A few shots of this promising bit of material airlayered from a parent tree two years ago. It’s been recovering from its first rootprune and repot earlier in the year. No new shoots this year so I’m leaving it to bounce back and next year I’ll consider pruning and styling.
My upright European Hornbeam, again wired and styled by a friend. Last year it was air layered at the top and a thread graft performed lower down to provide a new branch .Both techniques worked and this year it has been left alone.The picture on the left was taken in March. The trunk was chopped further recently and hopefully this will promote adventitious buds in the spring.
Immediate future plans:
- Leave the thread graft to thicken before removing in the autumn.
- Fertilise well to increase new branch girth.
- Defoliate selected branches in the summer.
Another ‘victim’ of the ground layering technique. A European hornbeam that has taken a long time to thicken up and more girth is still needed for this one. A curling, thick taproot is useless so hopefully in a couple of years time, I’ll see healthy, new surface roots in the bonsai mix the tree has been replanted in.
All the leaves have finally dropped on this hornbeam which was growing in a flower bed for the past three or four years. It initially had a poor root system so I placed a tourniquet at the base of the tree at the beginning of 2013 and fed it like mad. It was worked on while in the flower bed to promote good trunk taper. At the start of this year I inspected the new roots that were produced and decided to lift the tree at the same time. The thick tap root was cut back some and it was planted in this training box.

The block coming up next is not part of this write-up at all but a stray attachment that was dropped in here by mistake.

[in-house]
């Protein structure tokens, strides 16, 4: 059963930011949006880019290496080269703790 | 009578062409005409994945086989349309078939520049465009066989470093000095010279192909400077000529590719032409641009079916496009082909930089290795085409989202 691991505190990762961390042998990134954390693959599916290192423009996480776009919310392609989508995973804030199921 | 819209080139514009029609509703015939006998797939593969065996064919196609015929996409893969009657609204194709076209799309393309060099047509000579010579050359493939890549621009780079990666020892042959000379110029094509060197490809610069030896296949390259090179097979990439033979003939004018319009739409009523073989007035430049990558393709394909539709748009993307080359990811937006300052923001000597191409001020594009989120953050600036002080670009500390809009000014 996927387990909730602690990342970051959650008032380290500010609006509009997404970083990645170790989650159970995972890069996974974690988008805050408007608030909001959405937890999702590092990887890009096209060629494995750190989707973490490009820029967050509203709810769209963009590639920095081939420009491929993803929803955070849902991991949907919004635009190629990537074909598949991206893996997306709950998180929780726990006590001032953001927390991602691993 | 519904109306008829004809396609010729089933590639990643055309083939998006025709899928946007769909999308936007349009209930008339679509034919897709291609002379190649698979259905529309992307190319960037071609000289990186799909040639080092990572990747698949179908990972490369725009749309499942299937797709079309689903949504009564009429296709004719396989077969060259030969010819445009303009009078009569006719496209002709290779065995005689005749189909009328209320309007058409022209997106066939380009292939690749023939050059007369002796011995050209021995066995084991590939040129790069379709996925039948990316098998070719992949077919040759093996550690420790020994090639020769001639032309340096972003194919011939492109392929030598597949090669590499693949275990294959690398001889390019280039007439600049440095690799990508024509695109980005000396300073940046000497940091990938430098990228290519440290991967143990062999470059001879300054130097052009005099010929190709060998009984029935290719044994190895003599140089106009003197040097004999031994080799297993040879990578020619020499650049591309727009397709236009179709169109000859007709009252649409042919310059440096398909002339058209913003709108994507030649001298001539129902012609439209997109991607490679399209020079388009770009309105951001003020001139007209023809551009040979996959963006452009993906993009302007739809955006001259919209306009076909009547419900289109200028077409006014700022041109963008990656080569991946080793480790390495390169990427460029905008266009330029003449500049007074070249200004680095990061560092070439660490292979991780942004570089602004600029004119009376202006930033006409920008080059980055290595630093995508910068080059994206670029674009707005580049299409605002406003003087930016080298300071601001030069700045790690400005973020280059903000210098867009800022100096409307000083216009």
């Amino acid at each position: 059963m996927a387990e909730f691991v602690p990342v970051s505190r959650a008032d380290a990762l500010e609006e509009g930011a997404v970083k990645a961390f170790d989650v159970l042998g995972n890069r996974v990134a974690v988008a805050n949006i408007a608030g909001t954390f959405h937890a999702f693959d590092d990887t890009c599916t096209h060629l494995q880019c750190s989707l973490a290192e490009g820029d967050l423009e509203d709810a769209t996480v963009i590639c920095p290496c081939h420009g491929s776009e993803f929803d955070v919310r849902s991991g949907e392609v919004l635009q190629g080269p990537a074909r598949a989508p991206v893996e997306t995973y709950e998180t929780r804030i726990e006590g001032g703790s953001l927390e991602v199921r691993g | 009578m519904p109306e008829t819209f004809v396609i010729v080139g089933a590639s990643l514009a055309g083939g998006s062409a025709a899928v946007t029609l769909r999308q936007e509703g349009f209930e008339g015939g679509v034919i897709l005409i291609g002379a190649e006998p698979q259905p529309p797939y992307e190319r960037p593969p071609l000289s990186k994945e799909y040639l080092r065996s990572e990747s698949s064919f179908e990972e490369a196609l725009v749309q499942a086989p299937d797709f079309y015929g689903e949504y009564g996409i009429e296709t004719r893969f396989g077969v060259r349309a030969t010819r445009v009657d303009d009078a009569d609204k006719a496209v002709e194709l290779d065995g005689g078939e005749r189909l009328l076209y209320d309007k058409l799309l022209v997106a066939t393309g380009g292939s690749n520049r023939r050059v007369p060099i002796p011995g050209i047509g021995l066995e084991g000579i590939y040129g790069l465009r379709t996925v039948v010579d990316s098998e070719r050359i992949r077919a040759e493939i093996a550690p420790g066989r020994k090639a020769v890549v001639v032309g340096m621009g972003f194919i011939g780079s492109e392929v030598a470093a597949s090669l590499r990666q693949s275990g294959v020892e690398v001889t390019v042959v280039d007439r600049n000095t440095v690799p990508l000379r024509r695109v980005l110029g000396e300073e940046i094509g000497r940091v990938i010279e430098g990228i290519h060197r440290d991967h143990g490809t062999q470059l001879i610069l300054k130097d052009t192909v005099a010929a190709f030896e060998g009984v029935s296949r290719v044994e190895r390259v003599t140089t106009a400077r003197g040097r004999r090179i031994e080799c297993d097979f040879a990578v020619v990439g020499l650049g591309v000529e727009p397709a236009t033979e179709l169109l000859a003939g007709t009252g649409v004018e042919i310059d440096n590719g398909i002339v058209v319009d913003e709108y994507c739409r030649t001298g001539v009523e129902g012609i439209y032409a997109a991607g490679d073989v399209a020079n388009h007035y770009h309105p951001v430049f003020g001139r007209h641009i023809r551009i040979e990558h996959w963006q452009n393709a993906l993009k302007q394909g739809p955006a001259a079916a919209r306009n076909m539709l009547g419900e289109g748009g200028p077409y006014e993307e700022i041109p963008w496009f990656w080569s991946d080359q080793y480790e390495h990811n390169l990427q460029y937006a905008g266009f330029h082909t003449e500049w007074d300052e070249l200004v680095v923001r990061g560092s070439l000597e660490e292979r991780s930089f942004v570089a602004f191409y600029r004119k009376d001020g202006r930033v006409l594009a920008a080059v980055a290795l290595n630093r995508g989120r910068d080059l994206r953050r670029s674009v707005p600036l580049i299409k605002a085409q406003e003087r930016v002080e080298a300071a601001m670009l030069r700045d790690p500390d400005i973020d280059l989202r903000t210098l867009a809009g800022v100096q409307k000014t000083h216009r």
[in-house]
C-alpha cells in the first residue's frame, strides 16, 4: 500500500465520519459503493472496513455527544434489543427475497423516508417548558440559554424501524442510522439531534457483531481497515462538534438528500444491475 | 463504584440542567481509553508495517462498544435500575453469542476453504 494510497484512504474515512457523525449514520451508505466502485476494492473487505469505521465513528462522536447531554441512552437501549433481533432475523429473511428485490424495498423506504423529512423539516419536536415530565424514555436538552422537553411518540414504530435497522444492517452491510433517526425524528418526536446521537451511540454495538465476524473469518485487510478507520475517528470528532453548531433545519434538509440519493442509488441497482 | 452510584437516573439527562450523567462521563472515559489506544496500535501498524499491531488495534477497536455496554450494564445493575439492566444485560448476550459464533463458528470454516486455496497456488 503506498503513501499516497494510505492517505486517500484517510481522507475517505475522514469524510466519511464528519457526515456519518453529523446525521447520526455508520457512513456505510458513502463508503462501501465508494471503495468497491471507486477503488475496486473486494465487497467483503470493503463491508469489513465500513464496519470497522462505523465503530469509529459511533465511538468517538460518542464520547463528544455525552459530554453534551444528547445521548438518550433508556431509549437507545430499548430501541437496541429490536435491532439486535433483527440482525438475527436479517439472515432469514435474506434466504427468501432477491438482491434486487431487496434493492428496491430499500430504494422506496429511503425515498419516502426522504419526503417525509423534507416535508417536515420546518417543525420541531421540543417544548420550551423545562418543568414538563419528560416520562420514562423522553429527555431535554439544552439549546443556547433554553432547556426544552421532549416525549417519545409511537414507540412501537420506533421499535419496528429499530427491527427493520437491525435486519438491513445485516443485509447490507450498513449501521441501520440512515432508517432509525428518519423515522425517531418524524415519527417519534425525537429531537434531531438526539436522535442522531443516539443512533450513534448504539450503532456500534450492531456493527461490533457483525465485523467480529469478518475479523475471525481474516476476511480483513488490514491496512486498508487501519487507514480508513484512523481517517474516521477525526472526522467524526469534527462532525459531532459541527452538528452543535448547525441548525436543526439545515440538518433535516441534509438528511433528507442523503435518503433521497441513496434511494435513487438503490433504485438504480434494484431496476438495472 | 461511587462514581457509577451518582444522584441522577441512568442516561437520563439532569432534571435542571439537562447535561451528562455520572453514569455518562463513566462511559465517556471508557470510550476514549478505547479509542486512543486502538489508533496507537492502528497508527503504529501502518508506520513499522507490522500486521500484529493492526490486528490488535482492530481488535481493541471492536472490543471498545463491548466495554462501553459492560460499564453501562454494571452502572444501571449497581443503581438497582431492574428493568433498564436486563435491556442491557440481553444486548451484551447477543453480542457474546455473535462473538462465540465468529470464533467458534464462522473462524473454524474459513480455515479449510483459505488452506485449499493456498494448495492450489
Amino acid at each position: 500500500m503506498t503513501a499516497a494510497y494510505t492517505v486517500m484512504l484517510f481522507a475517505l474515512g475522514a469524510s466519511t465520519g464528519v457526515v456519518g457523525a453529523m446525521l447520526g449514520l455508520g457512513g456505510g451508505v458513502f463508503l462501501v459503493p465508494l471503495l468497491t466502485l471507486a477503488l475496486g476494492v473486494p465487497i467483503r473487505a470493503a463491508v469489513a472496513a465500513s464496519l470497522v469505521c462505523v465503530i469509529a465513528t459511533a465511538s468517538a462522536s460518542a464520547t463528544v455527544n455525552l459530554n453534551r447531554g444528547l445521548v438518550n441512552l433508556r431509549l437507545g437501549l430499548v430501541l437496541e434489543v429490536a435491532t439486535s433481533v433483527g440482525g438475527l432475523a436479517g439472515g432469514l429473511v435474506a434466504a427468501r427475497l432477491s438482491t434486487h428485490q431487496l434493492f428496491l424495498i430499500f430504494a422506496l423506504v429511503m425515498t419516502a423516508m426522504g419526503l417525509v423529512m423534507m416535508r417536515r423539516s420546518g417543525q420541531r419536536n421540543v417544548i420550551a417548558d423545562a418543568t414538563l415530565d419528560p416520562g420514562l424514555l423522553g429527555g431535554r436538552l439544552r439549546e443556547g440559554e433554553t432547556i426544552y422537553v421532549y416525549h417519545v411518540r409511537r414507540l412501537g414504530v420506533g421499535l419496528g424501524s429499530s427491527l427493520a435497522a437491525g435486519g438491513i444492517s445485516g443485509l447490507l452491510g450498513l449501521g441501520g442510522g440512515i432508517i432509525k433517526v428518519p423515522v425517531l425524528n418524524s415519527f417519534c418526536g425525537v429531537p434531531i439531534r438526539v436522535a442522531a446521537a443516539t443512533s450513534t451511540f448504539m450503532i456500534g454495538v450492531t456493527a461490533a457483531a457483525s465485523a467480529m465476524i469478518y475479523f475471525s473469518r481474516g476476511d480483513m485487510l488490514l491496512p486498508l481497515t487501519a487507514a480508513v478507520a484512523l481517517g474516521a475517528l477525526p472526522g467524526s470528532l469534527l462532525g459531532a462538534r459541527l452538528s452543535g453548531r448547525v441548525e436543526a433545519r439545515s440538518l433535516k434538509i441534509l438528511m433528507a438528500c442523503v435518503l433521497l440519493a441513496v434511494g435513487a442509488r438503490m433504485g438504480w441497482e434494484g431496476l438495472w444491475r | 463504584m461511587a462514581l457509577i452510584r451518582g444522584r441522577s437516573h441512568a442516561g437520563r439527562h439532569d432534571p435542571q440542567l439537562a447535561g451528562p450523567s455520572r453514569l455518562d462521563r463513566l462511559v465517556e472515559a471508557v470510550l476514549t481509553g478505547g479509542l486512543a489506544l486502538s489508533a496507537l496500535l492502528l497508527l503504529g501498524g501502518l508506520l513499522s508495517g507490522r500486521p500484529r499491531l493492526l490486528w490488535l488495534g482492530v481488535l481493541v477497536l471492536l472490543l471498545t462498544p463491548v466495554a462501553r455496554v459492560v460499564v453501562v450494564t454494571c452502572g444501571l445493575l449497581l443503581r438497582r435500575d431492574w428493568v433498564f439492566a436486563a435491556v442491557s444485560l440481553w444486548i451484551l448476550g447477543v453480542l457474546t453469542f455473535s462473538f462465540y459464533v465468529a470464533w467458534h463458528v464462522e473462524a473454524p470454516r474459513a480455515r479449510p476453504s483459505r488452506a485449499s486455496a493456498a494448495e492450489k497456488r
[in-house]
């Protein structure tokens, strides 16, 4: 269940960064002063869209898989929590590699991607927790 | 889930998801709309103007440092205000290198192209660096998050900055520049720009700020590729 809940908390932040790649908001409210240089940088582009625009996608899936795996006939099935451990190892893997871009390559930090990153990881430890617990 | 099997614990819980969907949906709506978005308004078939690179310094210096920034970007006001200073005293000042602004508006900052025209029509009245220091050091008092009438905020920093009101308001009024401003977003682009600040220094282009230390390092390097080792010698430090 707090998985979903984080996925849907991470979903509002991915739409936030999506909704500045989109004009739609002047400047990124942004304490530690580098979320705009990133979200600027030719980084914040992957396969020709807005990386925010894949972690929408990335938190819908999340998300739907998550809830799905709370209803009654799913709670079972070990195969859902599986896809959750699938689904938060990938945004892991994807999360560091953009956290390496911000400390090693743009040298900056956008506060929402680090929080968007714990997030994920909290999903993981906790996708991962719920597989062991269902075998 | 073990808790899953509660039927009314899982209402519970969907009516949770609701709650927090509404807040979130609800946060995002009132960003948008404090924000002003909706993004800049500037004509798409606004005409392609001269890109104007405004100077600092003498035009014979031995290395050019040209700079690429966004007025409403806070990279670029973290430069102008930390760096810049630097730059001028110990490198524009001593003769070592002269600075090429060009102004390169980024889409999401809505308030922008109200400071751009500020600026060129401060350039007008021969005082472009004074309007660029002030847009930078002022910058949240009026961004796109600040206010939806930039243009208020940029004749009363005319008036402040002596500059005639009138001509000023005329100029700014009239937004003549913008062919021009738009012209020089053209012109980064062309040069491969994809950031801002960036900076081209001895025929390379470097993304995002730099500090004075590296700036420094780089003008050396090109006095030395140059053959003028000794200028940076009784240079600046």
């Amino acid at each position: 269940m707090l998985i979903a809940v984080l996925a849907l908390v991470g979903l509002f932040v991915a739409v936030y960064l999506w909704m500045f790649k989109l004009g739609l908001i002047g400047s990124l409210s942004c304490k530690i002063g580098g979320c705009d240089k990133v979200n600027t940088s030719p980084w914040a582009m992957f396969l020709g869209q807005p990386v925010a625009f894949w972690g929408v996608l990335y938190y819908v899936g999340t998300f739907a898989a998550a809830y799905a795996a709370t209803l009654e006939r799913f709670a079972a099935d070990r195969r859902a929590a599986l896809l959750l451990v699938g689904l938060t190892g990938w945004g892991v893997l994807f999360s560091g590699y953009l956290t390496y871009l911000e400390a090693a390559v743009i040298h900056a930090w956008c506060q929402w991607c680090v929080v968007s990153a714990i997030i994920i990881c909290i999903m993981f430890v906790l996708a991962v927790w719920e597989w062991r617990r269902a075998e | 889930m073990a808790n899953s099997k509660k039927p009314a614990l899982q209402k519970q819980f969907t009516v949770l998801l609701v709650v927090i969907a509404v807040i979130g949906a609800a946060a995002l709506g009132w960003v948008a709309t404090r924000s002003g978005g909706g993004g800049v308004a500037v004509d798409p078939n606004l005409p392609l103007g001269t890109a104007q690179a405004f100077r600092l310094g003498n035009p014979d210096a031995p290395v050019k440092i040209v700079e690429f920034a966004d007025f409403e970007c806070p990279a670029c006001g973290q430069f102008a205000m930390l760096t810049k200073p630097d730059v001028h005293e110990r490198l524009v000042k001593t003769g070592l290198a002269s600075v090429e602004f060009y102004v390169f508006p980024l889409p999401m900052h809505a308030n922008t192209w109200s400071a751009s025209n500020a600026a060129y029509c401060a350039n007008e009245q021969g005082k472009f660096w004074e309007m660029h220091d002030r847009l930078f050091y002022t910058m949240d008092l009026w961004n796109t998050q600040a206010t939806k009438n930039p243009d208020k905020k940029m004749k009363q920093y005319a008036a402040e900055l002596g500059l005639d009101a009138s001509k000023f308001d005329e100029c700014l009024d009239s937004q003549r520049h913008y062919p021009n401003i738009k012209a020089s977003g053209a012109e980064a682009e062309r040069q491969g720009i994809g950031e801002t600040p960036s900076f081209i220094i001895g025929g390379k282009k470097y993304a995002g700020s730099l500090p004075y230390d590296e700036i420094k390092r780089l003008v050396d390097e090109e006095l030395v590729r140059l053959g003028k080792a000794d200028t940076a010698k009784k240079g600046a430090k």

The tree has been untouched this year as it’s been recovering from losing a significant bit of its original root mass. I decided it was now time to tidy up a few old pruning wounds from last year.
The base of the tree has flared out a little and by allowing unlimited root run over the next few years, hopefully this will increase. Fungi has made an appearance in the box but I assume this isn’t harmful? Please correct me if I’m wrong! I scratched away at the top layer of grit to inspect the nebari but found the growing medium thick with fungi – I hope it’s the beneficial stuff.
I love the formal, gradual, taper of this tree but I’m starting to think that it’s too tall and that if the top was air layered, it would make a great wee shohin tree. The remainder of the tree would look more mature too but still needs thickening. So I have the possibility of two promising trees from this piece of material. I haven’t decided yet.
It’ll be protected this winter and then next year allow more free growth. Health permitting, it could be ready for work again next autumn.
European hornbeam (Carpinus Betulus) grown from a young whip bought in a hedging bundle four years ago. 3 years in the flower bed, with a tourniquet on for last 18 months to growth a new nebari. Lifted earlier this year and left untouched in the training box to recover. Great colour. No plans for styling yet.